Lune: “Vuur does not think that internationalisation has gone too far. We are committed to being an inclusive educational institution, and international students are part of that. We believe that internationalisation enhances UU's education because people with other ways of thinking put your own way of thinking to the test. Our party has noticed that UU is becoming more crowded and that the university is very popular among international students. However, the fact that there are so many students should not be a reason to reject international students. That’s why the university should do all it can to expand the number of lecture halls or organise its layout a little better so that there’s room for international students as well. Vuur sees possibilities for an extra building in the Utrecht Science Park.”

Maud: “PvdUS and Lijst Vuur disagree about this. We find the lecture hall shortage highly problematic, especially considering the number of university students just keeps on growing. PvdUS does not consider internationalisation a bad thing but we do want to reject international students until more programmes define a fixed number of students. In such a situation, Dutch students should be given priority.”

Lune: “Do you have examples of study programmes that are at risk of setting a limit to the number of students because of an increase in the number of international students?”

Maud: “No, but this is less of a problem for Dutch-taught programmes because they attract fewer international students."

Lune: “We do have a stronger international base compared to a few years back, but the university also expanded the offer of English-taught programmes. Actually, both in Dutch and in English. Vuur must admit that the university is filling up, but we find that excluding international students will really harm the quality of education and reduce inclusion and diversity. After all, we learn a lot from this group of students and internationalisation prepares us for a globalised society."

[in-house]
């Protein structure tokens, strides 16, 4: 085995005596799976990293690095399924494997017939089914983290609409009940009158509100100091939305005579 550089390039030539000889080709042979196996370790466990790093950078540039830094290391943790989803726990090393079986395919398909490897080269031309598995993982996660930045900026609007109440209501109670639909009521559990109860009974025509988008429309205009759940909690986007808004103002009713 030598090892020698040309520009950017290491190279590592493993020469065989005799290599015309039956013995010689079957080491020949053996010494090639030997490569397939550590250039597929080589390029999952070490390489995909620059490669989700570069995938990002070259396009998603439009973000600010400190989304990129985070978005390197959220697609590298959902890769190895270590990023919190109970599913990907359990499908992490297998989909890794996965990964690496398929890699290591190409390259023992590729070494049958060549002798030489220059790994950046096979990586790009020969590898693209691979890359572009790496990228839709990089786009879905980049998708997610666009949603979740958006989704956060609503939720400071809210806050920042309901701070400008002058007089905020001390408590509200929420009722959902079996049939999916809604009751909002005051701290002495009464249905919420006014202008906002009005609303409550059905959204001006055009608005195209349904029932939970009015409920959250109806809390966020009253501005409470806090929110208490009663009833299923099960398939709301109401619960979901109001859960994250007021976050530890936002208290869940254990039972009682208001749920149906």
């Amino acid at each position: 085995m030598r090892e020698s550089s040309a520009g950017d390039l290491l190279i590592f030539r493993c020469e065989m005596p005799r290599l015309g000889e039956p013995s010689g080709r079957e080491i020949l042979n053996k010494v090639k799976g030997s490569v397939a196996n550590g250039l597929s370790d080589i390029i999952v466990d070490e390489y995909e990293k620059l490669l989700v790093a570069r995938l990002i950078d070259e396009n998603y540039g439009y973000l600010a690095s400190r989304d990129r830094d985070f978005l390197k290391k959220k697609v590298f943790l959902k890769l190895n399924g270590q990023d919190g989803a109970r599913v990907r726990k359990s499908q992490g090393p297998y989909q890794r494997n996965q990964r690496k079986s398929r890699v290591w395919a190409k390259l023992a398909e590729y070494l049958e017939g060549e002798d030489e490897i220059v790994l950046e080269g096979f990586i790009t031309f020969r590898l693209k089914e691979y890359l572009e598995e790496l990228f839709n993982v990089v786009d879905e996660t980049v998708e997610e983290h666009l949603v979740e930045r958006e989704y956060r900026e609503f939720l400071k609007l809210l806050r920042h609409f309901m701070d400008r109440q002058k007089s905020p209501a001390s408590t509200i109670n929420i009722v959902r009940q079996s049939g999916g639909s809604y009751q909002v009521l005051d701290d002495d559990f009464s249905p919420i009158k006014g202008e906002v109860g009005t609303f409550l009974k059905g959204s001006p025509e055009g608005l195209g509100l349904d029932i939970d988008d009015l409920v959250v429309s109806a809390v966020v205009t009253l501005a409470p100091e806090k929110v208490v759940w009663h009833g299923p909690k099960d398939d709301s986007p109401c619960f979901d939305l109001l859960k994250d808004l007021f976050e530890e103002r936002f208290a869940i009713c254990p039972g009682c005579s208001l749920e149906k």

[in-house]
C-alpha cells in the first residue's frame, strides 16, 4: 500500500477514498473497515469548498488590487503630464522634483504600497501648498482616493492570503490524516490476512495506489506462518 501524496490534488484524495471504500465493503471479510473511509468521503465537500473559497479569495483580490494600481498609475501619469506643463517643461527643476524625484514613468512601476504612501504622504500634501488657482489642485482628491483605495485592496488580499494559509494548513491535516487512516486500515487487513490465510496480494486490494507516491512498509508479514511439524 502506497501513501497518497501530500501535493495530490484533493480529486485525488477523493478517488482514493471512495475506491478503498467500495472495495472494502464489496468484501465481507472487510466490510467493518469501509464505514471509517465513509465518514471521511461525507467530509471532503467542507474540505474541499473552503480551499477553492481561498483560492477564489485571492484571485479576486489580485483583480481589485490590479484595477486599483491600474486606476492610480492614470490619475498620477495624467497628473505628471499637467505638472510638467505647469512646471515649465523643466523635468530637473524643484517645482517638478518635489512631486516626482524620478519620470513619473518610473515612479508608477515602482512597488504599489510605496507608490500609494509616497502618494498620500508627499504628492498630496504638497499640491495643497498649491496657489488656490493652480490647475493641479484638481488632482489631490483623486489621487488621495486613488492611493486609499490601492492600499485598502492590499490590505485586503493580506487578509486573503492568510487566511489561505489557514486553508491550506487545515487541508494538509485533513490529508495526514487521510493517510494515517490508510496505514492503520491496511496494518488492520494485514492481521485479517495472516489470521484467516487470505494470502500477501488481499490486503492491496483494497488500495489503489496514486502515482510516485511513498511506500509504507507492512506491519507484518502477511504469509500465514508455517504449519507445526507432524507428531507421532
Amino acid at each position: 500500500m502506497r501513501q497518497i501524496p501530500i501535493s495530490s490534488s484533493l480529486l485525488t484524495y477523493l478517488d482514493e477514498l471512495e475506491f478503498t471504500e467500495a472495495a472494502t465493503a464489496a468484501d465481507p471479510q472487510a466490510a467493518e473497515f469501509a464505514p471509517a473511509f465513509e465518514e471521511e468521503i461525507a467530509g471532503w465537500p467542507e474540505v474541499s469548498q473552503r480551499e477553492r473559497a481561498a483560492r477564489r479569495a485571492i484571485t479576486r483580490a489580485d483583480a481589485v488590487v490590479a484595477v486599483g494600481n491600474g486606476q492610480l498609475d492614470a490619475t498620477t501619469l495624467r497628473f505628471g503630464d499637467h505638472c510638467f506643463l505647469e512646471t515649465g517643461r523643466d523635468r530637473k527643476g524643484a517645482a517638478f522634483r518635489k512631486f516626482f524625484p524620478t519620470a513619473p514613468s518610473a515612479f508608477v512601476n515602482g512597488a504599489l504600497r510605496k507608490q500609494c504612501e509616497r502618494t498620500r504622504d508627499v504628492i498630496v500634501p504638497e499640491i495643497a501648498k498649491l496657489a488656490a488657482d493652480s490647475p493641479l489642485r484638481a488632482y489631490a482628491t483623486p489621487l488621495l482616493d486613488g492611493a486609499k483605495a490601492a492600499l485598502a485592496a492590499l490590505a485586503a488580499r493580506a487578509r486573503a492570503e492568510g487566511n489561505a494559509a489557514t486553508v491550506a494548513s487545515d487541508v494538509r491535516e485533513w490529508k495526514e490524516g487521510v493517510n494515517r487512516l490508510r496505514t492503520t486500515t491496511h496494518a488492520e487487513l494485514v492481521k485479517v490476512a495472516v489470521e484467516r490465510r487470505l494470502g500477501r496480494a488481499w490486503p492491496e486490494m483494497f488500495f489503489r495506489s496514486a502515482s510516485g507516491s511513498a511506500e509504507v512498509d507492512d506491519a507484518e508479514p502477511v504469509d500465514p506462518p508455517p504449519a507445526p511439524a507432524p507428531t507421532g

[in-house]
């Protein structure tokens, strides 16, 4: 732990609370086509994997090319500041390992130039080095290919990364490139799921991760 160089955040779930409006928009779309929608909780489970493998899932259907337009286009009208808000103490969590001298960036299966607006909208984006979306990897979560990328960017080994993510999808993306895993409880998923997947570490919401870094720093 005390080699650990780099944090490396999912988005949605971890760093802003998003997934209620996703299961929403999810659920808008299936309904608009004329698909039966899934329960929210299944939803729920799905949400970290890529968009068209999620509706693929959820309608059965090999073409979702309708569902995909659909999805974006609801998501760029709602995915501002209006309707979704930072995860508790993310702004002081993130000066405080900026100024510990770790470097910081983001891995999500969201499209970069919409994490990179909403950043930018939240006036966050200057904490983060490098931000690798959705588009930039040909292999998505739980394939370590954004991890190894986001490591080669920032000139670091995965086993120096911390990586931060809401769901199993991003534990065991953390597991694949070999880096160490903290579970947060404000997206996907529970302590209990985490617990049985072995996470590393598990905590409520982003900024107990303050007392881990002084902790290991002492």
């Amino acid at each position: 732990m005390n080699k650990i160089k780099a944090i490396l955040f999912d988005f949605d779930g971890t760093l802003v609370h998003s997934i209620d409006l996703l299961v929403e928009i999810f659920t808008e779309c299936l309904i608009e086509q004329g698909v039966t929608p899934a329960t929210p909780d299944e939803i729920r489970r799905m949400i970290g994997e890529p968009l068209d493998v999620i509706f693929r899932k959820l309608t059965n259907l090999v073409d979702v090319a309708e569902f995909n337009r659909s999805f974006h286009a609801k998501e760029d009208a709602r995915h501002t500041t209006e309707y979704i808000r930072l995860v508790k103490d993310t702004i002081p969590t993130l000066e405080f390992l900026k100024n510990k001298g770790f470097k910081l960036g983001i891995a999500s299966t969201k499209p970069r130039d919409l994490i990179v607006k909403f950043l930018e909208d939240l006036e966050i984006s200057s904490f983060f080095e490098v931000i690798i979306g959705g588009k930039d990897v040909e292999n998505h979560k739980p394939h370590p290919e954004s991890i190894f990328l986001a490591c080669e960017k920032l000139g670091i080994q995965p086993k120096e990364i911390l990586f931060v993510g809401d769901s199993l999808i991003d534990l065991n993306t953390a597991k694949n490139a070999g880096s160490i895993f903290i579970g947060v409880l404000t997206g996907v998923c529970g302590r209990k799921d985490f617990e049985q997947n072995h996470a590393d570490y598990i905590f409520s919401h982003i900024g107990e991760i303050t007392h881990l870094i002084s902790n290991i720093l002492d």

What is your party's take on the anglicisation of Dutch education?

Maud: “PvdUS is in favour of maintaining the Dutch language because it’s so important in the labour market. We would like the university to offer Dutch courses to international students".

Lune: “Because of globalisation, English is becoming more and more important. The Western world communicates in English. That’s why Lijst Vuur finds it important that study programmes are offered in English as well. This gives Dutch students a chance to improve their English.”

Maud: “It’s not that PvdUS is against English-taught education, we just assume that we are in essence a Dutch university. English literature is valuable but, apart from that, assignments and exams should be in Dutch. It's important to have good writing skills in Dutch. In addition, students already have a basic level of English. If they have the ambition to have an international career or look for a job in another country, there are many possibilities to do so. They can go after it themselves."